In one embodiment of each of the formulae (I-XVIII), when a heterocyclic group represented by formula (AA) is present, R20, R21, R22, R23, R24, R25, and R26 are independently hydrogen or C1-4alkyl. In another preferred embodiment, at least three of R20, R21, R22, R23, R24, R25, and R26 are hydrogen; j is 1 or 2; and k is 1 or 2 with the proviso that j+k is 3 or 4. In another preferred embodiment, at least five of R20, R21, R22, R23, R24, R25, and R26 are hydrogen; j is 1 or 2; and k is 1 or 2 with the proviso that j+k is 3 or 4.

In one embodiment of each of the formulae (I-XVIII), at least one of Xa, Xb, X1, X2, X3, X4, and X5 or at least one X is a substituted C1-8 alkyl, where suitable substituents are as defined for formula (II). In one preferred embodiment, the substituted C1-8 alkyl is substituted with a 5- or 6-membered heteroaryl selected from the group consisting of pyridyl, pyridazinyl, pyrazinyl, pyrimidinyl, triazinyl, isothiazolyl, pyrazolyl, imidazolyl, thienyl, furyl, triazolyl, tetrazolyl, oxazolyl, isoxazolyl, oxadiazolyl, thiadiazolyl, pyrrolyl, and thiazolyl. More preferably, the substituted C1-8 alkyl is substituted with oxazolyl.

In one embodiment of each of the formulae (I-XVIII), a suitable substituent for substituted C1-8 alkyl (as X, X1, X2, X3, X4, X5, Xa, Xb, or X) can be selected from the group consisting of —CN, —OR1, —C(O)R1, —CO2R1, —O(CO)R1, —SO2R1 and halogen.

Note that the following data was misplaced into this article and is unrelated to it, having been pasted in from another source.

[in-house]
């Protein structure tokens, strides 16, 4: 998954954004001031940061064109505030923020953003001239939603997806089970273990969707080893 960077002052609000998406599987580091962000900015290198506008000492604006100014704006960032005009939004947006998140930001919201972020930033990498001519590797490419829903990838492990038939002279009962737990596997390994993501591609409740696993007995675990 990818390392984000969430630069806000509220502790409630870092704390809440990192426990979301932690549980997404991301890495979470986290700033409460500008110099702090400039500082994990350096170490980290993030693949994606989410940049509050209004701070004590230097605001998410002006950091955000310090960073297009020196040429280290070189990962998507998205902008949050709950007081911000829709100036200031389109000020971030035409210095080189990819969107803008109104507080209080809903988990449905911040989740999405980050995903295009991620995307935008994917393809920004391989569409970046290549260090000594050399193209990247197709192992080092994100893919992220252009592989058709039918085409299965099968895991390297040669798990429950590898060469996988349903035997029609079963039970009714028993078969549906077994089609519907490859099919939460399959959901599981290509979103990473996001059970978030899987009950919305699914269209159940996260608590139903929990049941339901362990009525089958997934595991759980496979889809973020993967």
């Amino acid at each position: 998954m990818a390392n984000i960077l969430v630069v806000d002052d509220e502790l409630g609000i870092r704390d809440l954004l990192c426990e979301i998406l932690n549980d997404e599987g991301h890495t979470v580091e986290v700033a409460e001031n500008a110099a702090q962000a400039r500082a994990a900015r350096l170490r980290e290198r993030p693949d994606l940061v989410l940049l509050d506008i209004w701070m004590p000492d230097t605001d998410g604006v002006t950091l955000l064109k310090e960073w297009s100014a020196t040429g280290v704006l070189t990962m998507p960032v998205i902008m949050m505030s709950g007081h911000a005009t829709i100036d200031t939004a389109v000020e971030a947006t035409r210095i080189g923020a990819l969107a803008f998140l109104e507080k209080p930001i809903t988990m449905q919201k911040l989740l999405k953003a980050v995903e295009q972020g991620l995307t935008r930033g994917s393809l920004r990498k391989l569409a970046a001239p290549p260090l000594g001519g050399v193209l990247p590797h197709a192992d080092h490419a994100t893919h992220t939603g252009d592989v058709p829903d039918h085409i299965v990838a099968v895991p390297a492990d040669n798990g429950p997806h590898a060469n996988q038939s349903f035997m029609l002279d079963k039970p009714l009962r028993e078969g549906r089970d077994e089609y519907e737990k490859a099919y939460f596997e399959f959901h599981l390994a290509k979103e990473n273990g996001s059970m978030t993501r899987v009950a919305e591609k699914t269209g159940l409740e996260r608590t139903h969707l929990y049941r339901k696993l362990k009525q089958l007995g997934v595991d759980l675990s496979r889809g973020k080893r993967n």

In one embodiment of each of the formulae (I-XVIII), at least one of Xa, Xb, X1, X2, X3, X4, and X5 or at least one X is an unsubstituted C1-8 alkyl.

In one embodiment of each of the formulae (I-XVIII), at least one of Xa, Xb, X1, X2, X3, X4, and X5 or at least one X is t-butyl.

In one embodiment of each of the formulae (I-XVIII), at least one of Xa, Xb, X1, X2, X3, X4, and X5 or at least one X is oxazolyl.

In one embodiment of each of the formulae (I-XVIII), at least one of Xa, Xb, X1, X2, X3, X4, and X5 or at least one X is morpholinyl.

In one embodiment of each of the formulae (I-XVIII), at least one of Xa, Xb, X1, X2, X3, X4, and X5 or at least one X is isopropoxy.

In one embodiment of each of the formulae (I-XVIII), at least one of Xa, Xb, X1, X2, X3, X4, and X5 or at least one X is trifluoromethoxy.

In one embodiment of each of the formulae (I-XVIII), at least one of Xa, Xb, X1, X2, X3, X4, and X5 or at least one X is —SO2R3.

In one embodiment of each of the formulae (I-XVIII), at least one of Xa, Xb, X1, X2, X3, X4, and X5 or at least one X is ethyl.

In one embodiment of each of the formulae (I-XVIII), at least one of Xa, Xb, X1, X2, X3, X4, and X5 or at least one X is isopropyl.

In one embodiment of each of the formulae (I-XVIII), at least one of Xa, Xb, X1, X2, X3, X4, and X5 or at least one X is a cyano, halogen or trifluoromethyl group.

In one embodiment of each of the formulae (I-XVIII), at least one of Xa, Xb, X1, X2, X3, X4, and X5 or at least one X is —C(Me)2CH2OH.

In one embodiment of each of the formulae (I-XVIII), at least one of Xa, Xb, X1, X2, X3, X4, and X5 or at least one X is —C(O)Me.

In one embodiment of each of the formulae (I-XVIII), at least one of Xa, Xb, X1, X2, X3, X4, and X5 or at least one X is —(CH2)2CO2Me.